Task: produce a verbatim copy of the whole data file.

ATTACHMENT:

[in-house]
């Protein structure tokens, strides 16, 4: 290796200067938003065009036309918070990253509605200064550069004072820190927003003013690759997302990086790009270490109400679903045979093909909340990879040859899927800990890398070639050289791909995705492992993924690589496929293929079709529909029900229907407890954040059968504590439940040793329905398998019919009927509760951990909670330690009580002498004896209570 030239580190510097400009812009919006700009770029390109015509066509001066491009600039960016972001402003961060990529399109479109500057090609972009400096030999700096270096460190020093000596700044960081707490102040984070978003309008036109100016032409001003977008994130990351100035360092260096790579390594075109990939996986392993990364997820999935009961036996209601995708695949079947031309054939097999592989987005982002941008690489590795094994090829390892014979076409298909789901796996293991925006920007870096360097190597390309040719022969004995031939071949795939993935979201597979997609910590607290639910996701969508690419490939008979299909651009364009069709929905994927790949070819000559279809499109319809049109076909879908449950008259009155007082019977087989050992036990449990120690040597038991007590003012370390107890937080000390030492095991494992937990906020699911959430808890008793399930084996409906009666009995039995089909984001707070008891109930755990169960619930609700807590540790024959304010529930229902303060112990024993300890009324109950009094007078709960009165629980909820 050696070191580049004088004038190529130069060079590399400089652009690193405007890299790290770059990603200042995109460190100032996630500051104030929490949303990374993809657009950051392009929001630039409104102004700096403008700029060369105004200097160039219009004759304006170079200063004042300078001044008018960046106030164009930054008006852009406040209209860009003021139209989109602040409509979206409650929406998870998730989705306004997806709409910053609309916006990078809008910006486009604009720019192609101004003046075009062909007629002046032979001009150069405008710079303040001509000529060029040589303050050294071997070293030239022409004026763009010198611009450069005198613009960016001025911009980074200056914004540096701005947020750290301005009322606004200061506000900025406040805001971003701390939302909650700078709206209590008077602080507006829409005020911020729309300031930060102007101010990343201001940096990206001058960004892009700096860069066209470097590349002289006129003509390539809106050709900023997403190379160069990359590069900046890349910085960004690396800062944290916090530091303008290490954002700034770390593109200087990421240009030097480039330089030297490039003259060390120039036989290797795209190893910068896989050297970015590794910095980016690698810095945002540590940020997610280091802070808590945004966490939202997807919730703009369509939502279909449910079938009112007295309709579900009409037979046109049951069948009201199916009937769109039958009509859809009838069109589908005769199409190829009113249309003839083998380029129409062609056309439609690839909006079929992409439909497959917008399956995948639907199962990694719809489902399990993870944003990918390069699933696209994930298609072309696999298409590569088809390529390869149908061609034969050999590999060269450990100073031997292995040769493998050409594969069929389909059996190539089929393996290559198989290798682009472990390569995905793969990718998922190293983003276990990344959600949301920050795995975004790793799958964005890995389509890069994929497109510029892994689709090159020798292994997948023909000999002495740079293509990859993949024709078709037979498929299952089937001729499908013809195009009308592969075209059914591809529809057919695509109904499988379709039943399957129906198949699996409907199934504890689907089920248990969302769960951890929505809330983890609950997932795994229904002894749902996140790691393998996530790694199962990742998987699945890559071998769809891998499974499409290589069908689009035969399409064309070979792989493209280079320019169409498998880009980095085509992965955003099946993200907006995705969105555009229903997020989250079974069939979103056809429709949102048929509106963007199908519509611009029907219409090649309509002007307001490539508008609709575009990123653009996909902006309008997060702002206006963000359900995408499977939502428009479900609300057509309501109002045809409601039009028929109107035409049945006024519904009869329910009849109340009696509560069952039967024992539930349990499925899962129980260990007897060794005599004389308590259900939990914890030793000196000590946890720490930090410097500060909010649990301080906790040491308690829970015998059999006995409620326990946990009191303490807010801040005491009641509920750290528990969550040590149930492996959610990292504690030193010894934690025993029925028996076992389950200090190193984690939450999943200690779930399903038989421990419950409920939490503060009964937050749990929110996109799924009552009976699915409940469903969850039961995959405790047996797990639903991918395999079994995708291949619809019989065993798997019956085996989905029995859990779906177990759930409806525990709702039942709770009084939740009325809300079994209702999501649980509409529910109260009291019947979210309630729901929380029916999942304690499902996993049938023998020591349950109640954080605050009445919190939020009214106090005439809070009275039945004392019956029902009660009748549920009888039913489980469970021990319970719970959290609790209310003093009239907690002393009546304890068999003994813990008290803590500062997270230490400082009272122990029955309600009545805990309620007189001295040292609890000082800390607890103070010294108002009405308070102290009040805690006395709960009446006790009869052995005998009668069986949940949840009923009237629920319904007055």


[in-house]
């Protein structure tokens, strides 16, 4: 290796200067938003065009036309918070990253509605200064550069004072820190927003003013690759997302990086790009270490109400679903045979093909909340990879040859899927800990890398070639050289791909995705492992993924690589496929293929079709529909029900229907407890954040059968504590439940040793329905398998019919009927509760951990909670330690009580002498004896209570 030239580190510097400009812009919006700009770029390109015509066509001066491009600039960016972001402003961060990529399109479109500057090609972009400096030999700096270096460190020093000596700044960081707490102040984070978003309008036109100016032409001003977008994130990351100035360092260096790579390594075109990939996986392993990364997820999935009961036996209601995708695949079947031309054939097999592989987005982002941008690489590795094994090829390892014979076409298909789901796996293991925006920007870096360097190597390309040719022969004995031939071949795939993935979201597979997609910590607290639910996701969508690419490939008979299909651009364009069709929905994927790949070819000559279809499109319809049109076909879908449950008259009155007082019977087989050992036990449990120690040597038991007590003012370390107890937080000390030492095991494992937990906020699911959430808890008793399930084996409906009666009995039995089909984001707070008891109930755990169960619930609700807590540790024959304010529930229902303060112990024993300890009324109950009094007078709960009165629980909820 050696070191580049004088004038190529130069060079590399400089652009690193405007890299790290770059990603200042995109460190100032996630500051104030929490949303990374993809657009950051392009929001630039409104102004700096403008700029060369105004200097160039219009004759304006170079200063004042300078001044008018960046106030164009930054008006852009406040209209860009003021139209989109602040409509979206409650929406998870998730989705306004997806709409910053609309916006990078809008910006486009604009720019192609101004003046075009062909007629002046032979001009150069405008710079303040001509000529060029040589303050050294071997070293030239022409004026763009010198611009450069005198613009960016001025911009980074200056914004540096701005947020750290301005009322606004200061506000900025406040805001971003701390939302909650700078709206209590008077602080507006829409005020911020729309300031930060102007101010990343201001940096990206001058960004892009700096860069066209470097590349002289006129003509390539809106050709900023997403190379160069990359590069900046890349910085960004690396800062944290916090530091303008290490954002700034770390593109200087990421240009030097480039330089030297490039003259060390120039036989290797795209190893910068896989050297970015590794910095980016690698810095945002540590940020997610280091802070808590945004966490939202997807919730703009369509939502279909449910079938009112007295309709579900009409037979046109049951069948009201199916009937769109039958009509859809009838069109589908005769199409190829009113249309003839083998380029129409062609056309439609690839909006079929992409439909497959917008399956995948639907199962990694719809489902399990993870944003990918390069699933696209994930298609072309696999298409590569088809390529390869149908061609034969050999590999060269450990100073031997292995040769493998050409594969069929389909059996190539089929393996290559198989290798682009472990390569995905793969990718998922190293983003276990990344959600949301920050795995975004790793799958964005890995389509890069994929497109510029892994689709090159020798292994997948023909000999002495740079293509990859993949024709078709037979498929299952089937001729499908013809195009009308592969075209059914591809529809057919695509109904499988379709039943399957129906198949699996409907199934504890689907089920248990969302769960951890929505809330983890609950997932795994229904002894749902996140790691393998996530790694199962990742998987699945890559071998769809891998499974499409290589069908689009035969399409064309070979792989493209280079320019169409498998880009980095085509992965955003099946993200907006995705969105555009229903997020989250079974069939979103056809429709949102048929509106963007199908519509611009029907219409090649309509002007307001490539508008609709575009990123653009996909902006309008997060702002206006963000359900995408499977939502428009479900609300057509309501109002045809409601039009028929109107035409049945006024519904009869329910009849109340009696509560069952039967024992539930349990499925899962129980260990007897060794005599004389308590259900939990914890030793000196000590946890720490930090410097500060909010649990301080906790040491308690829970015998059999006995409620326990946990009191303490807010801040005491009641509920750290528990969550040590149930492996959610990292504690030193010894934690025993029925028996076992389950200090190193984690939450999943200690779930399903038989421990419950409920939490503060009964937050749990929110996109799924009552009976699915409940469903969850039961995959405790047996797990639903991918395999079994995708291949619809019989065993798997019956085996989905029995859990779906177990759930409806525990709702039942709770009084939740009325809300079994209702999501649980509409529910109260009291019947979210309630729901929380029916999942304690499902996993049938023998020591349950109640954080605050009445919190939020009214106090005439809070009275039945004392019956029902009660009748549920009888039913489980469970021990319970719970959290609790209310003093009239907690002393009546304890068999003994813990008290803590500062997270230490400082009272122990029955309600009545805990309620007189001295040292609890000082800390607890103070010294108002009405308070102290009040805690006395709960009446006790009869052995005998009668069986949940949840009923009237629920319904007055």